Your marked-up manuscript has arrived, and someone seems to have bled all over the damned thing. Deletions, additions—holy cow, look at all those comments! Who could blame you if the thought of facing this mess—and deciding what you’re going to do with all those suggestions—seems a little daunting?
Here’s something it will help to bear in mind: the manuscript is not the story. This, along with mutual respect and professional attitude, lies at the very heart of the writer-editor relationship. The manuscript is the delivery system for your story. It’s the vehicle your story uses to get from your mind to the mind of a reader. It transported your story from you to an editor, and then it was your editor’s job to pick up her tools and tinker with the vehicle so that it could do the best possible job of taking your story where it’s going next. Good editing makes your story stand a little taller, your plot and characters feel stronger, and your storytelling style shine through.
Over years of confronting many of my own manuscripts marked up by editors, I’ve developed a method that works for me and might work for you. I offer it in hope that it may spare you a lot of unnecessary work and more than a few headaches.
I like to divide a novel-length copy-edited manuscript into four stages. You should feel free to take a day for each stage and more for any that need it. That may seem like a long time, but you’ll be doing yourself a huge favor in the long run if you pace yourself. When you finish one section, give yourself a break and don’t start on the next until the next day. You’ll do better work that way.
You’ll want to take breaks as you work. An hour to an hour and a half is about as long as you can do this kind of thing efficiently without getting up and doing something completely different for at least a few minutes.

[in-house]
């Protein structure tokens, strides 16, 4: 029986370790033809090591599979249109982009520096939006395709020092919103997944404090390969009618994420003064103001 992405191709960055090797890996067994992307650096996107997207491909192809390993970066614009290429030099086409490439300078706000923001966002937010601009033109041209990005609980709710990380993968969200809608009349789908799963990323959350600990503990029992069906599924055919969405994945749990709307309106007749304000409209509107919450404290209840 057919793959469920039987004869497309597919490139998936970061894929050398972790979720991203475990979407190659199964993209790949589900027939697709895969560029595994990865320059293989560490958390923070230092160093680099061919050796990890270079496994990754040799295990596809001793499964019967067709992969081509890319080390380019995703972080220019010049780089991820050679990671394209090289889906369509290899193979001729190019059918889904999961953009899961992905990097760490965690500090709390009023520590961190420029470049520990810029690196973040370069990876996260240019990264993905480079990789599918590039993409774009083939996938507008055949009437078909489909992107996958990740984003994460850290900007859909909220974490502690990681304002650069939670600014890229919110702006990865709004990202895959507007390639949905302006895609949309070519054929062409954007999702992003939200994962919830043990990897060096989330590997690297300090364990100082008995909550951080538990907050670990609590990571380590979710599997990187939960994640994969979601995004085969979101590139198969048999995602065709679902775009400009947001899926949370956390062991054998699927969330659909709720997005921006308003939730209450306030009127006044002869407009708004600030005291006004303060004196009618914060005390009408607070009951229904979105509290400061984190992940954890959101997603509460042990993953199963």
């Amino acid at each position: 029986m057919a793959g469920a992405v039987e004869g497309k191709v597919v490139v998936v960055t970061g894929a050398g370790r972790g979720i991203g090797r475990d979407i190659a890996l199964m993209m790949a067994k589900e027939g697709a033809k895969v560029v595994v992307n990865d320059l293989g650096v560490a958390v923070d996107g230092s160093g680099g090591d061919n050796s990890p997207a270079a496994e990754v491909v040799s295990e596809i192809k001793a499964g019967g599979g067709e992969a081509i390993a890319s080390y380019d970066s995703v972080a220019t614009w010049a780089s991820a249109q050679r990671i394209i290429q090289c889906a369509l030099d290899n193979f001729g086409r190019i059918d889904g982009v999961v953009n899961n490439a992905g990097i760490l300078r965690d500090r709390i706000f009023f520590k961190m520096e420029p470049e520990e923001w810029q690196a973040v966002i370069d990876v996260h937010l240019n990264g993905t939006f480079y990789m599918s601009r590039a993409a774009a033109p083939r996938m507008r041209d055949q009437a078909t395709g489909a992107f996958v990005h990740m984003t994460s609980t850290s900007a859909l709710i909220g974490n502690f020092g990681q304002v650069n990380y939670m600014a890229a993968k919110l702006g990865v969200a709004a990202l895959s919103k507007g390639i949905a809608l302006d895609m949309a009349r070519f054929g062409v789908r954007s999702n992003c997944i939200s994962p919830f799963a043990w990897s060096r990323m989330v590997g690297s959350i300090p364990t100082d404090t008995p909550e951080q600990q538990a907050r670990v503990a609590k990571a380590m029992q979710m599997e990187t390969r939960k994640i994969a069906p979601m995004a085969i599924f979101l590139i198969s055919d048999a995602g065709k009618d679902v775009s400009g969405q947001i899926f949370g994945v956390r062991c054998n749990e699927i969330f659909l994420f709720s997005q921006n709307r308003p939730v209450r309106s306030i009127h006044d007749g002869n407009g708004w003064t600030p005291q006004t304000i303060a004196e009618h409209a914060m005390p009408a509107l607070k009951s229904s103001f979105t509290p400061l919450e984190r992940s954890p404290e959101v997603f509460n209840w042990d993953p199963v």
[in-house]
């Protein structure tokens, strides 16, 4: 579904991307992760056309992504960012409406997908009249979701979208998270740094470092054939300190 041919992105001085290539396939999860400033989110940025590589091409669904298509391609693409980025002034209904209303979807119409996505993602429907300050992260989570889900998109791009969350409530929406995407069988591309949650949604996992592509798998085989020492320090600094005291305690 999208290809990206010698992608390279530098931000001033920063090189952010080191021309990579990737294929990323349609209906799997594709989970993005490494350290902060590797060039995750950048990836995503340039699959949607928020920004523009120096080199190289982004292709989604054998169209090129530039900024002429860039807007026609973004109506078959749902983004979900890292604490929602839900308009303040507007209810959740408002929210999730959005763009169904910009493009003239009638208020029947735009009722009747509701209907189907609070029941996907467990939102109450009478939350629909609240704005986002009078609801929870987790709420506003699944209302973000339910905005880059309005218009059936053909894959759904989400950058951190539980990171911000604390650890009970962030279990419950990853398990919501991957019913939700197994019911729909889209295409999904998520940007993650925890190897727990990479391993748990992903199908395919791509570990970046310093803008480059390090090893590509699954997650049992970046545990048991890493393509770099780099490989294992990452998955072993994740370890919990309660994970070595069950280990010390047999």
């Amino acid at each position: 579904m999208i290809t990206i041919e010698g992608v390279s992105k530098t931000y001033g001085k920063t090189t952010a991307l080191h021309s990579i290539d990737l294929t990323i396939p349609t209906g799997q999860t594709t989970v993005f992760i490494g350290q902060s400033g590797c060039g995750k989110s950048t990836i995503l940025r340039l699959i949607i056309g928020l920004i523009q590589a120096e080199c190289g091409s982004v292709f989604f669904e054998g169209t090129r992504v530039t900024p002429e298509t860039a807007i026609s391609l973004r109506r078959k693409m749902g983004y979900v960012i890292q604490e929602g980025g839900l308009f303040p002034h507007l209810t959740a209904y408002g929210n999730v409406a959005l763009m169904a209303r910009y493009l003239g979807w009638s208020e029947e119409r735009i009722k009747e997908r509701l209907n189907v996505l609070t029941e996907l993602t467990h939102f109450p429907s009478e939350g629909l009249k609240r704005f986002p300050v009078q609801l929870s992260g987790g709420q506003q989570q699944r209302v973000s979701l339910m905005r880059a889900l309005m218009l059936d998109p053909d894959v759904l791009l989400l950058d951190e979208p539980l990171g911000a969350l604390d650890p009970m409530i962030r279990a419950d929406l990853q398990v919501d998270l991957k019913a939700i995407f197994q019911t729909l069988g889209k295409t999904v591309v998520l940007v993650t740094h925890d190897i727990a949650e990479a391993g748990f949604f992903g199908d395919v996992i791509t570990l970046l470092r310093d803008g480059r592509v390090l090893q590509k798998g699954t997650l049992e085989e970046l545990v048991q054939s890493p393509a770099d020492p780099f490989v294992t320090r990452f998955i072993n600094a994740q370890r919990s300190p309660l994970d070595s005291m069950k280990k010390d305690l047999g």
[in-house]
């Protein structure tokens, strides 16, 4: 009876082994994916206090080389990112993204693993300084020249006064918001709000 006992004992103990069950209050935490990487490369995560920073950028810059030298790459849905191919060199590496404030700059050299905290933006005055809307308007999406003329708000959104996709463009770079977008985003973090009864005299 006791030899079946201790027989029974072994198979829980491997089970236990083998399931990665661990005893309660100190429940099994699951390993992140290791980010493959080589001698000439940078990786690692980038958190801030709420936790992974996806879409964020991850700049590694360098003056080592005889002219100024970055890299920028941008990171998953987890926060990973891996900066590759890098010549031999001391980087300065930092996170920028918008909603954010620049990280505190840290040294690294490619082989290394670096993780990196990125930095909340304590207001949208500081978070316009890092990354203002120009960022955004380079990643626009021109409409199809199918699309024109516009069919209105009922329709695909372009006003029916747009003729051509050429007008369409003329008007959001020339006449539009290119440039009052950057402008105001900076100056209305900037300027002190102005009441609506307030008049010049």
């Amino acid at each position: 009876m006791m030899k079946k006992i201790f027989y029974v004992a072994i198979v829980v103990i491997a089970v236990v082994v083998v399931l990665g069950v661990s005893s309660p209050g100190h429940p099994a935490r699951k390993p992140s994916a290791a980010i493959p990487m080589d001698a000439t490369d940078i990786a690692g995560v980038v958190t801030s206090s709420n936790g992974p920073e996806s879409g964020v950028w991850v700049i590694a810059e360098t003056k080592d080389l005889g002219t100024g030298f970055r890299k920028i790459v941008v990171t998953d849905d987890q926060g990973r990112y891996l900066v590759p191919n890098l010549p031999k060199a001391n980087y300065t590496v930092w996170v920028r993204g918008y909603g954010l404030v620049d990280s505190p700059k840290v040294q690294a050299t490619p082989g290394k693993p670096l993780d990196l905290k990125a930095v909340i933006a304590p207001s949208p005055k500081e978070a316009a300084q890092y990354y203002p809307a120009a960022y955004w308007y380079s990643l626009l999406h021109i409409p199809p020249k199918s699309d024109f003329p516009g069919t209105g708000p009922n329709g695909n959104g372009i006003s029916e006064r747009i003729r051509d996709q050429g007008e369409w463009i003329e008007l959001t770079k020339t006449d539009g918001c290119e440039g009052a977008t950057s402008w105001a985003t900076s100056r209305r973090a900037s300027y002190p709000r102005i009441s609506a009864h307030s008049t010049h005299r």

Important: for the first two stages of the job, do not read the book. That’s what you’ll be doing in the third stage, and you want to be able to approach it with a fresh set of eyeballs. So for now, only read the passages to which corrections have been made.
Look over the changes your editor suggested.
Taking one chapter or section of your choosing at a time, look at the edited bits once with the markup visible, then with markup hidden. Consider how the editor’s suggested changes are going to read if you make them.
If you can, print out the manuscript for the initial review of the changes because that’s going to give you a really fresh look at the material.
You’ll be dividing suggested changes into three basic groups: Yes changes, Maybe changes, and NFW changes (also known as No Fucking Way what-was-she-thinking utterly unacceptable changes). “Yes” changes are the most obvious ones you can make without quibbling. “Maybe” changes are going to take some thinking about, and NFW changes are ones you really don’t want to make. At least not at first glance.
On this first run, accept the Yes changes and mark the others with color highlights, Post-It notes, or comments so you can consider them during a later stage of the process.